by Travis S. Bowman a 6 th Generation Descendant of Peter Francisco 2 Copyright © 2009 by Travis S. Bowman All rights reserved.
No part of this book may be reproduced in any form or by any electronic or mechanical means, including information storage and retrieval systems, without permission in writing from the publisher, except by a reviewer who may quote brief passages in a review. Published in the United States by Bequest Publishing and printed at Lightening Source Incorporated in Tennessee. Library of Congress Control Number: 2009905525 Bowman, Travis S.
Hercules of the Revolution : a novel based on the Life of Peter Francisco / Travis S. Bowman. 3 1 st edition Cover designed by Comfort Publishing.
Photos provided by: Stephen Wilfong Photography District Design Studio Out of the Darkroom 3 Film Photography Editing by: Linda-Lee Bowman Kim Cassell ISBN: 978-0-615-29635-7 Printed in the United States of America First paperback edition. Bequest Publishing PO Box 1239 Davidson, NC 28036 HerculesoftheRevolution.com 3 This Peter Francisco monument stands downtown Newark, New Jersey across from Penn Station. Peter Francisco 9s home in Dillwyn, Virginia called Locust Grove was listed on the National Register of Historic Places in 1972.
This Peter Francisco monument stands at the Guilford ... more. less.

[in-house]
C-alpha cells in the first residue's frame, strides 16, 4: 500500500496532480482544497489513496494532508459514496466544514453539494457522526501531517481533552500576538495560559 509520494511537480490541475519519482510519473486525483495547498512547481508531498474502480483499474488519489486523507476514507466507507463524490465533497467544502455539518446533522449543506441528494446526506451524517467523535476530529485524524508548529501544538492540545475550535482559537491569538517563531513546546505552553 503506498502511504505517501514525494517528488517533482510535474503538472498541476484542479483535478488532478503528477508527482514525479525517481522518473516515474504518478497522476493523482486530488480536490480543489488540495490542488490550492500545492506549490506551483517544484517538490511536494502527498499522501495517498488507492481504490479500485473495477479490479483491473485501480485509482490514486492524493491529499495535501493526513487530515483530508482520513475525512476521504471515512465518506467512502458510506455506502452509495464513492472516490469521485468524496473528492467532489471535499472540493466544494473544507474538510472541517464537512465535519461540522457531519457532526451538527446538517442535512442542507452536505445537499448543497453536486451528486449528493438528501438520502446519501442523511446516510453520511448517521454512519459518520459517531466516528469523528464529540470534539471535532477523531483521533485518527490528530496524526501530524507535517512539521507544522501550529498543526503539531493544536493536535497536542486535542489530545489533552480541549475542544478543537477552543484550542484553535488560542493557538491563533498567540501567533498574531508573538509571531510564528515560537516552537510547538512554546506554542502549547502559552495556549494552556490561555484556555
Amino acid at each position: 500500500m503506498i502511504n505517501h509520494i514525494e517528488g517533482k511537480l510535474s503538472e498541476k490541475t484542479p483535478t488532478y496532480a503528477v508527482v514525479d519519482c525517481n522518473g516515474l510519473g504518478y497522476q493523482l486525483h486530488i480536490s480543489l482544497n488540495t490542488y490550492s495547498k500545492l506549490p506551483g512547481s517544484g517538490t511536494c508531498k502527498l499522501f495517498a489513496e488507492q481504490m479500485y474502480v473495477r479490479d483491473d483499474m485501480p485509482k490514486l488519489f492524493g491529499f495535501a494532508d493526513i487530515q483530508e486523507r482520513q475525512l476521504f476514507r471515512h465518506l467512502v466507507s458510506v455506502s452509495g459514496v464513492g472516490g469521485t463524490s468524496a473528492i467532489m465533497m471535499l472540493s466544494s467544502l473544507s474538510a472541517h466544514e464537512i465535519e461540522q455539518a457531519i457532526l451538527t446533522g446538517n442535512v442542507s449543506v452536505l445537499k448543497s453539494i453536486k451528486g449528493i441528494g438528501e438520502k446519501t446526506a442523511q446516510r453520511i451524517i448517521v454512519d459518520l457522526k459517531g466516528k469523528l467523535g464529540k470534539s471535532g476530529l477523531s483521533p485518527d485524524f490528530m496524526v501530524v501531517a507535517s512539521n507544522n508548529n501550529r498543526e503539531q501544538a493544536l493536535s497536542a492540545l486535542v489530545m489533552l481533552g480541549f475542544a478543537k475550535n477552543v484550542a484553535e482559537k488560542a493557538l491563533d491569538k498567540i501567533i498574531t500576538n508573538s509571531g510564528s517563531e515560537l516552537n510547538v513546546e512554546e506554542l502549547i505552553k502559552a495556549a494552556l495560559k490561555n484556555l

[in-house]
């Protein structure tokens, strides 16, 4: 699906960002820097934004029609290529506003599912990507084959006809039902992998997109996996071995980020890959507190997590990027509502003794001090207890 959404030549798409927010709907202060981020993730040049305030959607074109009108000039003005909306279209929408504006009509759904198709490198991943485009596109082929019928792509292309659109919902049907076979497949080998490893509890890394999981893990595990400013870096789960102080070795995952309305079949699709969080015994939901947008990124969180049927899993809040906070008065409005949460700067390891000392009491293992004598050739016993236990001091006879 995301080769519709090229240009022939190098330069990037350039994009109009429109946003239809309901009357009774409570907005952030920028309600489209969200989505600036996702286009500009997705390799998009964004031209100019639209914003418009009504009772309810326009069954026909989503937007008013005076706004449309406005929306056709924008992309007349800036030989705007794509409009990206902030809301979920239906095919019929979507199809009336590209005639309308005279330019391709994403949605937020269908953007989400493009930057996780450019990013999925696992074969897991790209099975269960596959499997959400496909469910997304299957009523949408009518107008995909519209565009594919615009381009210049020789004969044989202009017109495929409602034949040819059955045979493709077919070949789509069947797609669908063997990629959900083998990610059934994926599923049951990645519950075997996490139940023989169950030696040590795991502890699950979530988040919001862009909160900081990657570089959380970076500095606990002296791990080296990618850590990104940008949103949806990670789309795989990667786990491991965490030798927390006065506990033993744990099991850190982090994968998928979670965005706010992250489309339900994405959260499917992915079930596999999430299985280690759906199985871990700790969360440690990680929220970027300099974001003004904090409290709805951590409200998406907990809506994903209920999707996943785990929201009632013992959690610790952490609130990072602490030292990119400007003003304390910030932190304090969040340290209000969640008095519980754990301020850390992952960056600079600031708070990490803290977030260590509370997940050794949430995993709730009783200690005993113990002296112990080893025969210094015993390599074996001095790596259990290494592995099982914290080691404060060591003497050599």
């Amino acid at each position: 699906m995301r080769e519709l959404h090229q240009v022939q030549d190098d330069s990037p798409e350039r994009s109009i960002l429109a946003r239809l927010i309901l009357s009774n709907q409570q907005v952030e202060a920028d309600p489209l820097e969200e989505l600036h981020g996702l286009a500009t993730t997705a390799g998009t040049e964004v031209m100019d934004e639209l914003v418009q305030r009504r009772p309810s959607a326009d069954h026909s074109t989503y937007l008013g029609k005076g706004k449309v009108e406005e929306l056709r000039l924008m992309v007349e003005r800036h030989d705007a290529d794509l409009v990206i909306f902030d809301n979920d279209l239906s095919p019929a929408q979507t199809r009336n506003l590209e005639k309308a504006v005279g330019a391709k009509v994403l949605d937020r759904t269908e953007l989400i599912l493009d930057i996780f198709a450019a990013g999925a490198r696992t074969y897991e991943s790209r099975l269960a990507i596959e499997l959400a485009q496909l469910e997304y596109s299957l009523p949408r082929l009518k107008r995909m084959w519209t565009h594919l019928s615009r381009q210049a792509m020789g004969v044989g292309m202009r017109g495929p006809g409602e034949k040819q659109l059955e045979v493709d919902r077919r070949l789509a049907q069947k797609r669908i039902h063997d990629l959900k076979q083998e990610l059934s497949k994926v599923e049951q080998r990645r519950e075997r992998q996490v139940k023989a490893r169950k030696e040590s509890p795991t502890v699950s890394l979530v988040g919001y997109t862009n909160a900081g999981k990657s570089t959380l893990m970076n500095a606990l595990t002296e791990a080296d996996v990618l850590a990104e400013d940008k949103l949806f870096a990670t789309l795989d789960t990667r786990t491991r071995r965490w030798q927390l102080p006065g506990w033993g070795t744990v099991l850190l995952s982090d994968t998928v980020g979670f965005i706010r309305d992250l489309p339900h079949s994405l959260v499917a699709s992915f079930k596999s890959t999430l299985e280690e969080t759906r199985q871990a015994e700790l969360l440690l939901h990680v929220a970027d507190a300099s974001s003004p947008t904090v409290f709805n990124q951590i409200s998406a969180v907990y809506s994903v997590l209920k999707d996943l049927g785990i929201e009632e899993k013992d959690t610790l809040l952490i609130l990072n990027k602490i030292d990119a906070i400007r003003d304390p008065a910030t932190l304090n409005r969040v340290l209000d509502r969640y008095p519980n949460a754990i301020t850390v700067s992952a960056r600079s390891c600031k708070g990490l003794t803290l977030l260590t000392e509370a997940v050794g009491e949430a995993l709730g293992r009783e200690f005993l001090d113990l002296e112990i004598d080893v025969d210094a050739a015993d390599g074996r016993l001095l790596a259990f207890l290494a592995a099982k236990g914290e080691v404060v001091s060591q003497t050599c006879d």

Courthouse National Military Park in Greensboro, North Carolina. This historic marker in Hopewell, Virginia quotes George Washington 9s famous saying that Peter was his cOne Man Army d. 4 The United States Post Service issued this bicentennial stamp in honor of Peter Francisco in 1976.<br><br> This Peter Francisco monument stands in Hopewell, Virginia close to where he was found abandoned on a dock in 1765. This Peter Francisco monument stands in New Bedford, Massachusetts recognizing him as a patriot of Portuguese descent. The plaque quotes George Washington 9s famous saying about Peter.<br><br> This portrait of Peter Francisco was painted in 1828 and hangs in the hall of the Virginia State Capitol building. 5 CONTENTS Acknowledgements&&&&&&&&&&&&&&&&&&.&..6 Preface&&&&&&&&&&&&&&&&&&.&&&&&&..8 1) Give Me Liberty or Give Me Death&&&&&&&&&&&&11 2) Life in the Azores Islands&&&&&&&&&&&&&&&...25 3) Kidnapped by Pirates&&&&&&&&&&&&&&&&&..37 4) Alone and Abandoned&&&&&&&&&&&&&&&&&51 5) Slavery not School&&&&&&&&&&&&&&&&&&..69 6) From Boyhood to Manhood&&&&&&&&&&&&&&...87 7) A Call to Arms, March 1775&&&&&&&&&&&&&....107 8) Preparing to Leave&&&&&&&&&&&&&&&&&&127 9) Off to War&&&&&&&&&&&&&&&&&&&&&.139 10) A Battle and a Friend for Life&&&&&&&&&&&&&.155 11) New Battles and a Winter of Distress&&&&&&&&&&.171 12) Another Battle, Another Musketball&&&&&&&&&&...199 13) The Hercules of the Revolution&&&&&&&&&&&&..211 14) A Return to Virginia&&&&&&&&&&&&&&&&...227 15) Peter and Susannah&&&&&&&&&&&&&&&&&.247 16) Colonel Mayo and the Cannon&&&&&&&&&&&&...265 17) Burying a Friend&&&&&&&&&&&&&&&&&&.281 18) A Gift from Washington&&&&&&&&&&&&&&&.295 19) Left for Dead&&&&&&&&&&&&&&&&&&&..311 20) The End is Near&&&&&&&&&&&&&&&&&&..327 Epilogue&&&&&&&&&&&&&&&&&&&&&&&337 6 ACKNOWLEDGEMENTS There are many people in my life that I want to thank for assisting directly or indirectly with this book. Please forgive me if I forget to acknowledge the part that you played in this literary work, but know that I am thankful for all the friends and family that have helped over the years.<br><br> In memory of Rosalie Francisco Barret, my great-grandmother and great-granddaughter of Peter Francisco, I am ever indebted to the phenomenal heritage that she passed down to me. I appreciate her lovingly caring for my mother when she was a young girl and for raising a great son. To Bill and Mildred Barret, Rosalie 9s first born son and daughter-in-law and my grandparents, I am so thankful that you shared Peter Francisco 9s story with me when I was a little boy.<br><br> Granddaddy, who passed away in 2003, was a hard working man and always provided for his family. Grandmother, you 9re very sweet and I love to hear you share about life events from years gone by. You have an amazing memory!<br><br> Thank you for raising my mother, Linda-Lee, to be a nurturing and loving mother. I want to thank my parents; Paul and Linda-Lee Bowman, for teaching me to appreciate the freedom that we enjoy in this country. 7 Mom, I am especially thankful for the countless hours that you spent editing and revising this book.<br><br> Thank you, Dad, for teaching me Godly character and what it means to be a real hero. Thank you, Michelle 3 my love and best friend, for your support as I spent so many hours researching Peter 9s story, and then countless more hours behind a computer putting it into a book. Thank you for always loving me and believing in me despite my failures.<br><br> To Austin and Josh, my boys, thank you for understanding when I missed a game or time with you so that I could work on this book. You guys are the best sons a father could ask for. Always remember to be grateful for the freedom you have in the United States of America because of those who fought with bravery and honor, just as Peter Francisco did.<br><br> Last but not least, thank you, James Warder and Bruce Nemet, for working with me to put this epic legend onto paper and into a novel. Without you this story would have never come to life, and my great- grandfather 9s story might have never been told. 8 PREFACE Have you ever thought about all the things that you enjoy on a daily basis?<br><br> The average American owns a home, a car, a computer, a cell phone, a television with over one hundred channels to watch at any given time, and many other things that are considered luxuries in other countries. We shuffle our kids around to different sporting events, and we so easily forget that everything we enjoy came at a price&a high price. When I was nine years old, my father was stationed in Germany with the Department of Defense, and we lived in a small village for three years.<br><br> It didn 9t take long for me to realize that many people from other countries could only dream of living in the United States. That experience began a journey in my own life of understanding how blessed I am to live in the United States of America. When I was young, my grandmother - Mildred Barret, told me that I was related to a giant from the Revolutionary War, but I was well into my thirties before I began to research the stories of my ancestor.<br><br> It wasn 9t until I visited one of the four Peter Francisco monuments on the east coast that I found out the whole story. 9 I really connected with Peter 9s story on two levels. First, I realized that I stood the same height as Peter, which put me in his shoes and helped me to see life from his perspective.<br><br> Secondly, I have always despised racism, and this story shows the atrocity of determining a person 9s worth by the color of his skin. But, Peter doesn 9t let that ruin his life and, ultimately, he triumphs over racial discrimination. I hope that you find this story of bravery, strength, romance, and honor about my great-grandfather just as inspiring as I did.<br><br> But more importantly, I hope that you become more appreciative of the freedom you enjoy and inspired by the blood that was shed for your happiness. 10 11 1 GIVE ME LIBERTY OR GIVE ME DEATH As March 23, 1775 dawned, it was a comparatively mild day for this time of year in Richmond, Virginia. Peter Francisco arose to go to the nearby livery stable to prepare for the short carriage trip from the inn where he and Judge Winston had stayed, to St.<br><br> John 9s Church, the largest building in town. As Peter exited the inn, he looked up and down the main street of Richmond. It was the largest town Peter had ever visited, yet it would appear that the entire population of nearly 600 was still fast asleep.<br><br> The lone figure of this giant of a man, about six-feet, six inches tall, yet only nearing his fifteenth birthday, walked silently down the street. His feet, though not nearly as large befitting a man of his size, crushed clods of 12 dirt as he made his way to the livery. Each made a distinct crunching sound as it was flattened under the weight of 240-pound Peter.<br><br> When he arrived, he was happy to see that he really wasn 9t the only person awake in town. The stable owner was there preparing for yet another busy day, for Richmond had seldom seen the large number of visitors as those who had descended upon the town the last few days. They had come from all parts of the Virginia Colony for the Second Virginia Convention, which had begun three days prior.<br><br> cGood morning, sir. d said Peter to the man whose back was turned as he gathered oats for his equestrian guests to breakfast on. Startled, the man turned around to see Peter 9s giant figure standing in the doorway. cGood morning to you, too.<br><br> I was just getting ready to feed your two American Cream Drafts&beautiful creatures they are. d cYes, they are beautiful, d Peter replied. cBut you look like you 9ve got lots of horses to feed, so I 9ll take care of mine. d The fact that the two horses actually belonged to the judge and not to Peter was of little consequence. From the very first day Peter had laid eyes on these two horses, he had adored them as if they were indeed his own.<br><br> Peter took a bucket of oats, one in each of his huge hands, and walked over to the giant beasts. At his height, Peter could look them in the eye. cThere, there, now, I 9ve brung you something to eat. d Almost in unison, the horses seemed to nod a greeting to Peter as he approached.<br><br> Each, in turn, nuzzled his face before dipping their massive heads in the buckets. cWe 9ve a big day before us, d Peter said softly to the horses. cThe judge says we 9ll be hearing great and powerful things at the church 13 today.<br><br> Then, later in the week, the judge says we 9ll be headin 9 back home to Hunting Tower. Do you miss Hunting Tower? Of course you do. d After they had finished eating, Peter entered their stall and began brushing and rubbing their coats of ivory-colored hair.<br><br> He loved feeling their well-defined muscles as they twitched under his deft hand. The closeness of feelings between man and beast was unusual to say the least. Having finished their rubdown, Peter gathered their collars, bits and bridles, and prepared them to hitch up to the carriage that he and Judge Winston had ridden from Hunting Tower Plantation.<br><br> The plantation was located in Buckingham County and the judge was the local representative to this convention&a convention that would ultimately go far in deciding the fate of the colonies in their disagreements with England. Now, most carriage drivers would simply take their horses around to the back of the stable where all the visitor carriages were kept, but Peter decided to wheel it around to the front himself. He grabbed the tongue of the carriage and, as big as he was, easily guided it to the massive doors on the front side of the stable.<br><br> As he brought the horses out and began to hitch them up, Peter noticed Judge Winston walking down the street. cGood morning Peter. I trust you slept well, d he said.<br><br> cYes sir, and good morning to you, d Peter replied. cHave you had your breakfast? d cNo, sir. I had the innkeeper 9s wife fix me some biscuits last night, and I 9ll eat them later.<br><br> I just thought it best to be ready to go whenever you wanted, seeing as how you don 9t like to never be late for meetings and things. d 14 cYou know me well, Peter, you know me well. d All during the conversation, Peter had been finishing the job of hitching the horses to the carriage and presently, the carriage stood ready to take the judge to his destination. cExcellent, Peter, d said the judge. cThen we best be getting to the church.<br><br> I have a feeling in my bones that we are about to make history today. d Peter opened the door to the carriage, and the judge took his seat. Then Peter climbed onto the driver 9s station. He reached down beneath his feet to feel where he had placed the sword and pistol the judge had asked him to bring on this trip.<br><br> They were still there where he had placed them only a few minutes before. cGidup, d Peter prodded the horses in his gentle voice, and the Creams obeyed his command instantly. As they rode to the outskirts of town in silence, they passed many fine homes belonging to some of the wealthier residents of Richmond.<br><br> Soon, St. John 9s Church came into view sitting almost majestically on a hill overlooking the James River. It was by far an imposing structure, adorned in white with a massive spire rising out of the front and center of the church and encasing the large front door.<br><br> Completed in 1741, the church was a part of Henrico Parish, a parish that had been established as far back as 1611. A few others had arrived early as well. Patrick Henry, the judge 9s nephew, was talking to two other men who also appeared to be of equal substance and stature as he.<br><br> Peter couldn 9t know it at the time, but they were Thomas Jefferson and George Washington. Washington was an especially imposing figure at six-feet, two, although he didn 9t seem to 15 be saying much, just nodding in agreement as Jefferson and Henry engaged in animated conversation. Indeed, today history would be made, and the world would be set on a course that would change the destiny of a new nation and, ultimately, the entire planet; but no one here could possibly imagine that&at least not yet.<br><br> Among those arriving at the church to occupy seats in the visitor 9s gallery were Susannah Anderson and her father, James. Peter noticed their arrival, and just a single look at Susannah made his heart skip a beat&at least it felt that way to Peter. Even though they lived in totally different social strata, his previous encounters with both she and her father emboldened Peter.<br><br> Although his knees felt like the jelly Peter had often spread on a Sunday morning biscuit, he ambled over to their carriage. When he had covered the twenty or so yards distance, Peter reached up to take hold of Susannah 9s hand as she exited the fully enclosed carriage. That touch sent chills down Peter 9s spine.<br><br> cWhy, Peter, d she said, cyou are always such a gentleman&and how are you today? d cSeeing you has made it much better already. d Peter was almost shocked to even say such bold words. Susannah 9s father had exited the opposite side of the carriage and walked around the back to where Peter and Susannah stood. He noticed that their eyes seemed locked on each other as he tapped Peter on the shoulder.<br><br> He wasn 9t entirely sure he liked that but, after all, Peter had saved his daughter 9s life. cPeter, my boy, it 9s good to see you again&and I see you 9re wearing the hat I gave you&wonderful, wonderful. d 16 cYes, sir, d said Peter. cI save wearin 9 it for special occasions like this. d cIndeed, today should be very special.<br><br> It will be good to get all this nonsense out of the way at last. Come now, Susannah, we want to find good seats in the church. d As her father grabbed her arm, Susannah glanced back. cBye, Peter, I 9ll see you later. d cGood day, Miss Susannah, d Peter 9s mouth went dry.<br><br> Peter rejoined the judge, regaining his senses and remembering his duties as bodyguard. Other dignitaries also began to arrive and soon, they were all filing into the church. Judge Winston looked at Peter and said, cYou might want to take station near one of the windows today.<br><br> My nephew intends to address the body with words I think it important for you to hear. d During the previous days of the convention, Peter had lingered around the windows that had been opened because of unseasonably mild temperatures, but most of the speeches that he had heard had not been very inspiring, and most seemed to favor keeping relations with Great Britain as they were. But Peter knew the position that the judge 9s nephew would take, and he wanted to hear each and every word. Thus, at his size, Peter was easily able to make his way to one of the windows.<br><br> Through it, he could see the judge, Patrick Henry and the two men that Henry had been speaking to earlier. He could also see Susannah Anderson and her father, and his heart skipped a beat again, for this young lady had truly captured his fancy. 17 Different people rose, spoke, and sat.<br><br> Some of them inspired mild clapping of hands or audible cHere, here 9s. d None of them was very noteworthy until Patrick Henry rose from seat number forty-seven, strode purposefully and confidently to the center of the room and turned to address the delegates. cNo man, Mr. President, thinks more highly than I do of the patriotism, as well as abilities, of the very honorable gentlemen who have just addressed this House, d Henry began, his tone almost apologetic.<br><br> cBut different men often see the same subject in different lights; and, therefore, I hope it will not be thought disrespectful of those worthy gentlemen if, entertaining as I do opinions of a character very opposite to theirs, I shall speak forth my sentiments freely and without reserve. d Henry 9s voice began to rise. cThis is no time for ceremony. The question before this House is one awful moment to the country.<br><br> For my own part, I consider it as nothing less than a question of freedom, or slavery; and in proportion to the magnitude of the subject ought to be the freedom of the debate&. Peter watched as Henry began to circle the room, making eye contact with as many delegates as possible, during which he spoke not a word. cMr.<br><br> President, d Henry began again, cit is natural for a man to indulge in the illusions of hope. We are apt to shut our eyes against a painful truth, and listen to the song of that siren till she transforms us into beasts. Is this the part of wise men, engaged in a great and arduous struggle for liberty? d With that utterance, Henry held out his arms from his sides as if asking the question of all there assembled.<br><br> cAre we disposed to be of the 18 number of those who, having eyes, see not, and, having ears, hear not, the things which so nearly concern their temporal salvation? For my part, whatever anguish of spirit it may cost, I am willing to know the whole truth; to know the worst, and to provide for it. d Henry let his arms drop to his sides and his shoulders to slump. He stood silent for several moments, and Peter wondered if he was finished.<br><br> Then, Henry raised his hands above his head and looked toward the ceiling. c&I know no way of judging the future but by the past. And judging by the past, I should wish to know what there has been in the conduct of the British ministry for the last ten years to justify those hopes with which gentlemen have been pleased to solace themselves and the members of this House& d Peter looked around the room.<br><br> Some of the listeners just sat impassively, but others were nodding in agreement, including Judge Winston, Thomas Jefferson and George Washington. As for Jefferson, a small smile crept across his face. Peter took a moment to further survey the visitor 9s gallery until his eyes rested on Susannah.<br><br> She was shaking her head, and Peter was a bit disheartened, for he was drawing his own conclusions, and they were much different from hers. Nevertheless, at that moment, she looked at the window where Peter was standing, and when her eyes met his, she couldn 9t help but smile demurely. cSuffer not yourselves to be betrayed with a kiss.<br><br> Ask yourselves how this gracious reception of our petition comports with those warlike preparations, which cover our water and darken our land& d Henry was again moving around the room, and his arms were waving, and the tone of his voice was imploring for an answer to his questions. Peter, too, was being swept up in the emotional pleadings. 19 cLet us not deceive ourselves, sir.<br><br> These are the implements of war and subjugation; the last arguments to which kings resort& d Once more, Henry dropped his arms to his side. He looked as though he had been beaten, but he had not, for when he spoke again, his voice seemed to reach a crescendo. cThey are meant for us; they can be meant for no other.<br><br> They are sent over to bind and rivet upon us those chains which the British ministry has been so long forging. And what do we have to oppose them?& d More of the delegates were nodding in agreement now, and Peter could also sense that his own head was doing the same. cShall we resort to entreaty and humble supplication?& Let us not, I beseech you, sir, deceive ourselves.<br><br> Sir, we have done everything that could be done to avert the storm which is now coming on. We have petitioned; we have remonstrated; we have supplicated; we have prostrated ourselves before the throne, and we have implored its interposition to arrest the tyrannical hands of the ministry and Parliament. d Henry 9s voice grew louder and his gestures more exaggerated. cOur petitions have been slighted; our remonstrances have produced additional violence and insult; our supplications have been disregarded; and we have been spurned, with contempt, from the foot of the throne!& d Henry allowed himself a moment to turn completely around and cast his eyes across the sea of delegates.<br><br> His eyes gazed out the window where Peter was standing, and a look of acknowledgement was exchanged between them. Henry began to speak more rapidly. cIf we wish to be free&if we mean to preserve inviolate those inestimable privileges for which we have been so long contending&if we mean not 20 basely to abandon the noble struggle in which we have been so long engaged, and which we have pledged ourselves never to abandon until the glorious object of our contest shall be obtained&we must fight!<br><br> I repeat it, sir, we must fight. d Henry had grabbed a nearby banister that separated him from some of the delegates. He had known these men to be for appeasement, and he lowered his face to theirs, his eyes fierce with passion. cAn appeal to arms and to the God of hosts is all that is left us! d Henry turned to face the rest of the body there assembled.<br><br> cThey tell us, sir, that we are weak; unable to cope with so formidable an adversary. d Everyone knew that Henry was referring to those men he had just personally addressed. cBut when shall we be stronger? Will it be the next week, or the next year?<br><br> Will it be when we are totally disarmed, and when a British guard shall be stationed in every house?& d Henry 9s tone had moderated such that some of the delegates were straining to hear every word. Peter cocked his head further into the window as well with the added benefit that he could more easily see Susannah. cShall we acquire the means of effectual resistance by lying supinely on our backs and hugging the delusive phantom of hope, until our enemies shall have bound us hand and foot?& d The volume of Henry 9s voice began a gradual rise.<br><br> c&The battle, sir, is not to the strong alone; it is to the vigilant, the active, the brave. Besides, sir, we have no election. If we were base enough to desire it, it is now too late to retire from the contest.<br><br> There is no retreat but in submission and slavery! Our chains are forged! Their clanking may be heard on the plains of Boston!<br><br> The war is inevitable&and let it come! I repeat, sir, let it come. d 21 It was all Peter could do to contain himself. He so dearly wanted to cheer; yet he knew it was not his place to demonstrate in such a manner.<br><br> There were some shouts of affirmation from within the church. Other delegates yelled in the negative. Patrick Henry just stood silent, waiting for their voices to still themselves.<br><br> When Henry spoke again, his voice was measured. cIt is in vain, sir, to extenuate the matter. Gentlemen may cry, Peace, Peace&but there is no peace.<br><br> The war is actually begun! d His voice was rising, now. cThe next gale that sweeps from the north will bring our ears the clash of resounding arms. c Henry 9s voice was louder than at any other time, and it was getting louder.<br><br> cOur brethren are already in the field! Why stand we here idle? What is it that gentlemen wish?<br><br> What would they have? d Henry once again circled the room. cIs life so dear, or peace so sweet, as to be purchased at the price of chains and slavery? d He returned to the center of the room and again raised his eyes skyward. cForbid it, Almighty God! d He raised his arms above his head.<br><br> cI know not what course others may take; but as for me, give me liberty or give me death. d His last words were delivered as thunder, and he remained in his pose. Many of the delegates were on their feet cheering and clapping their hands. Among them were Washington, Jefferson and Judge Winston.<br><br> Some of the people remained seated. Peter had never felt such emotion. His very soul had been swept away.<br><br> Out of the corner of his eye, he saw the Andersons rise and make their way to the front door. Peter pushed through the crowd of men that had gathered around him, pressing toward the window so that they too could hear. He ran around to the front of the church just in time for the Andersons to exit.<br><br> 22 cWasn 9t that wonderful? d Peter said to the Andersons. cDo you not agree with it all? d Susannah 9s father just brushed past Peter, preferring not to engage conversation. Susannah, turned and the eyes with which Peter had been so enchanted glared back at him.<br><br> cIf that foolishness is truly what you think, Peter Francisco, then you are also a fool&a fool on a fool 9s errand. So go back to your&foolish friends, but I warn you, this course will render nothing but heartache and despair. Good day. d Peter just stood there crushed as Susannah entered the carriage with her father.<br><br> It felt as though someone had hit him in the chest with a twenty-pound blacksmith 9s hammer. As her carriage pulled out of sight, leaving nothing but a dusty trail, Peter thought about the words of Patrick Henry, and one word stood out more than any of the others&freedom. What did it really mean?<br><br> What would it mean to him? If he were free, could he come and go as he pleased? Could he one-day own property?<br><br> Could he marry a young lady like Susannah Anderson? He sat down on a nearby tree stump and slumped over propping his head up in his huge hands. His eyes focused straight down on the dirt road as he continued to ponder over Patrick Henry 9s words.<br><br> They seemed to reverberate in his head like waves crashing on a beach&their ebb and flow much like the emotional ride Peter found himself experiencing at this very moment. Regardless of how the Anderson 9s had reacted, Peter knew&he knew deep in his very soul&that freedom was well worth fighting for&well worth dying for. 23 As these thoughts continued to play out in Peter 9s mind, he looked down at the James River.<br><br> It was that river on which Portuguese pirates had abandoned Peter Francisco at City Point nearly ten years ago. He wondered where his family was and what they were doing now. He had been just five-years-old when the precious gift of freedom had been stripped away from him at such an innocent age, and Peter thought about the long journey he had taken since that time when he was so young&and so afraid.<br><br> 24